In the lead up to some of his appearances at Product Marketing World's Summits, BlueCat Networks' Product Marketing Manager, Mark Mikhail, got stuck in answering all your questions on creating thought leadership pieces that tangibly boost pipeline.

Got questions? Get answers! Check out the next in our line up of Ask Me Anythings here.

Q. What kind of thought leadership pieces do you produce at BlueCat? And how much involvement do you as a PMM have in the creation process?

A. BlueCat has found success in eBooks. We are producing our first internal annual report coming out shortly, while also working with external analysts for co-branded external reports. In prior roles at companies, such as IBM, we developed many white-papers, eBooks, and reports, etc.

As a PMM, I am involved in the following ways:

  1. Conducting and supporting analyst briefings and inquiries
  2. Info gathering using market research and tools from Gartner, IDC, etc.
  3. Validating trends with focus/user groups and communities
  4. SaaS product data mining with BlueCat Analysts and Product Managers
  5. Working with agencies and content teams on report design
  6. Supporting storytelling and writing alongside our BlueCat SMEs

Having skills in mindful management helps bring people together to produce some awesome work. Feel free to check out my recent article on this.

Q. Thought leadership pieces obviously require a lot more time and resource than the other more run of the mill marketing pieces, how often do you execute these?

A. Great question, and you're right, especially when managing different-sized resources in enterprise and mid-market companies. I don't approach thought leadership as a quota that needs to be met. I want to execute thought leadership when there is something valuable to share with prospects and customers.

  1. Trended proprietary data can allow for a thought leadership refresh annually.
  2. Certain industry transformations, ways of working, or incidents can also trigger an opportunity to produce thought leadership ad-hock.
  3. External reports by analysts that come out every 1-5 years provide an execution possibility.

Q.  I've never really done any thought leadership pieces. As a first-timer, what would your best practices be and is there anything I should maybe avoid? Also, how do you go about identifying what to center your thought leadership piece around?

A. There are several ways to approach this.

  • You could approach talking about the benefits of a product, service, or methodology in depth.
  • You can approach from the problem-solution point of view, which takes the reader by the hand through the solution to a common industry problem.
  • Depending on what data you have available, present a summary of useful data points and info about the state of a role, field, or industry.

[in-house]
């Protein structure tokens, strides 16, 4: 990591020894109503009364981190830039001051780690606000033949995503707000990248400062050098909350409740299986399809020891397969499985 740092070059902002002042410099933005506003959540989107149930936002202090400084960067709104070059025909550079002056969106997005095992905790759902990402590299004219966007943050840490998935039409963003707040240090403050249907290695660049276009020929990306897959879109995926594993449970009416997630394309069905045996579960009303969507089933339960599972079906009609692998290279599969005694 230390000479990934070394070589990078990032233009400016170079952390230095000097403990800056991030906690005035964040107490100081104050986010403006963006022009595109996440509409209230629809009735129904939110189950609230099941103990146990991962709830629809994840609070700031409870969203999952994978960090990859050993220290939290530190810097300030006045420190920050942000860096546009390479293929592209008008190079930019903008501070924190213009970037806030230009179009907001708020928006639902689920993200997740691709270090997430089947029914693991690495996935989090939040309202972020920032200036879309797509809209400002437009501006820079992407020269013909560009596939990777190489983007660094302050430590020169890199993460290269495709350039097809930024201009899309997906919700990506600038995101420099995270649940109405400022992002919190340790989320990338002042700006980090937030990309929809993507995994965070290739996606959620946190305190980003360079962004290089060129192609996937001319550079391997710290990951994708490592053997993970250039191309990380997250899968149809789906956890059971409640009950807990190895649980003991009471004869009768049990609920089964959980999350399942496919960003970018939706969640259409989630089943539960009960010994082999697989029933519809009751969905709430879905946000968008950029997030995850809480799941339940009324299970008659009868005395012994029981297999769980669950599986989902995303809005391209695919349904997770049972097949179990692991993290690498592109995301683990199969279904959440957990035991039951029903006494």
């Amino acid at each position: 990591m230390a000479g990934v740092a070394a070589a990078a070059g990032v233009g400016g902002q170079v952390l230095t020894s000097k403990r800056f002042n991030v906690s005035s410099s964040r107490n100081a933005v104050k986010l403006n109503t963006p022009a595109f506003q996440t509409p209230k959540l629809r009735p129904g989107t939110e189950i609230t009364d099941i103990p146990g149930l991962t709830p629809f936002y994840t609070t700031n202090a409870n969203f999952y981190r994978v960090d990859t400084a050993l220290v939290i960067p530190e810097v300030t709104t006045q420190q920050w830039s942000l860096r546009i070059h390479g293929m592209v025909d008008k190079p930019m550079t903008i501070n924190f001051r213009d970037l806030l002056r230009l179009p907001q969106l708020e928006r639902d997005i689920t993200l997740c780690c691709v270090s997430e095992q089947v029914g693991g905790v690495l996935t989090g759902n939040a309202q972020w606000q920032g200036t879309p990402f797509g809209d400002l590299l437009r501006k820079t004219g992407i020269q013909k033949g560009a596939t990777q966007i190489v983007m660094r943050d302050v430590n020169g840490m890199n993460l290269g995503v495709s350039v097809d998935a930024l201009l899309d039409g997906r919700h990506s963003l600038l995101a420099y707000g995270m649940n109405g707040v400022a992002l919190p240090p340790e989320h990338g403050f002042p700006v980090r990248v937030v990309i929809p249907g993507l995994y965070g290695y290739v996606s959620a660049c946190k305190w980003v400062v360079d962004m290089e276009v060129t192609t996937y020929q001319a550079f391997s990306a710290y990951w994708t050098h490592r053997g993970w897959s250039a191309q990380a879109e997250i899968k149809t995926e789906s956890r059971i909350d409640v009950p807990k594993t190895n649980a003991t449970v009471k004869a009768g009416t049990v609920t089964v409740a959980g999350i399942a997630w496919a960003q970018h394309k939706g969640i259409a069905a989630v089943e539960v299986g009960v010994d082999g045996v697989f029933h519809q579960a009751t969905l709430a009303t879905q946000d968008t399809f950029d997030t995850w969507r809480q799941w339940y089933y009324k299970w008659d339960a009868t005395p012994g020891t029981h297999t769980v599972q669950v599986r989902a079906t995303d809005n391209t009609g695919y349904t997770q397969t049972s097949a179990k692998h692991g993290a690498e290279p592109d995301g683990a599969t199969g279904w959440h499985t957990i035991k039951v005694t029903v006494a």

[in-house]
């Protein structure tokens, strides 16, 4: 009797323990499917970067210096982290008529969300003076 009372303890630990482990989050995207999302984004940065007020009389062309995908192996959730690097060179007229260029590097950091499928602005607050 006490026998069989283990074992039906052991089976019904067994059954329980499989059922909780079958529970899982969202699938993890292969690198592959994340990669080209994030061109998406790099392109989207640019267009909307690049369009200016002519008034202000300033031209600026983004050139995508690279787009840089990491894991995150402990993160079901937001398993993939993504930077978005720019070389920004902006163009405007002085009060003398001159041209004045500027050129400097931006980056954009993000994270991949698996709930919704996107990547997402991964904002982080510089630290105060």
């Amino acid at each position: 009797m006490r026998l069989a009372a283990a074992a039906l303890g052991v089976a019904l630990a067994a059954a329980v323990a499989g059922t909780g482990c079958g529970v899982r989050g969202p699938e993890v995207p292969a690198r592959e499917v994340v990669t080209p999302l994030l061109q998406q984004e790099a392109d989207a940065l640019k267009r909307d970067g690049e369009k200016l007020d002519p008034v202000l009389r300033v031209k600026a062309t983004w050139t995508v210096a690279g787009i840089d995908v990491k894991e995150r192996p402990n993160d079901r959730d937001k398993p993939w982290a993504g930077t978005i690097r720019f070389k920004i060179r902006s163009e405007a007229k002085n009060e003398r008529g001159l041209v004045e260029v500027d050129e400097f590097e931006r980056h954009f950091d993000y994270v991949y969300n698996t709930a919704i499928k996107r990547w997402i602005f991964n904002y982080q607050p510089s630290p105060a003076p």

The #1 thing I would avoid is taking on thought leadership on your own. Find sponsors internally, external report sponsorship opportunities, or within your circle of influence.

A best practice is leveraging internal and external crowdsourcing through surveys and forums to validate topics, customer problems, and assumptions.

Maintain customer-centricity. You can center thought leadership around industry macro-problems and transition into helping customers solve their micro-problems.

Q. What sort of metrics do you use to measure the impact of thought leadership work? I see a lot of people saying you shouldn't track vanity metrics like page views and social shares, would you agree with that?

A. With mar-tech we are able to measure the impact of thought leadership in new ways.

  1. Using sales content management systems that plug-into Salesforce, I look at attributing revenue by asset. This allows me to assign value to asset classes across the sales cycle.
  2. Using tools like Medallia on owned web properties, I can survey downloaders to assign an NPS score to assets.
  3. Furthermore, assets are picked up by analysts or quoted in reference across the web or reports, impacting brand value and lead generation. At IBM we had tools that measured brand value and Share of Voice in the marketplace.

Vanity metrics are great indicators on interest but they are very top-of-funnel metrics and should not be used alone for investment decisions. I have found a way to build in those metrics along with the measures above.

  • One can create an asset value index… somewhat similar to how investment firms create different ETFs.
  • Simply take the sum of different vanity and lead rates, along with binary scores against revenue or wins if appropriate, and divide it by the total number of indices in your model.

"Voila" you have a harmonized thought leadership model/metric that can be compared to other asset class indexes.

Q. What are the differences between Product Marketing and Brand Marketing?

A. To me, Product Marketing is more about driving demand and usage of products by understanding market problems and developing product messaging that resonates with buyers. As a result, we are very much tied to product teams and the sales process. Brand is much more defining "who you are as an organization" and is valuable to building trust and awareness.

Q. How should one prepare to look for a job in a Product Marketing role?

One great place to learn about the role and responsibilities is searching up job postings. If you find you have more questions after this initial level of research, feel free to connect on LinkedIn.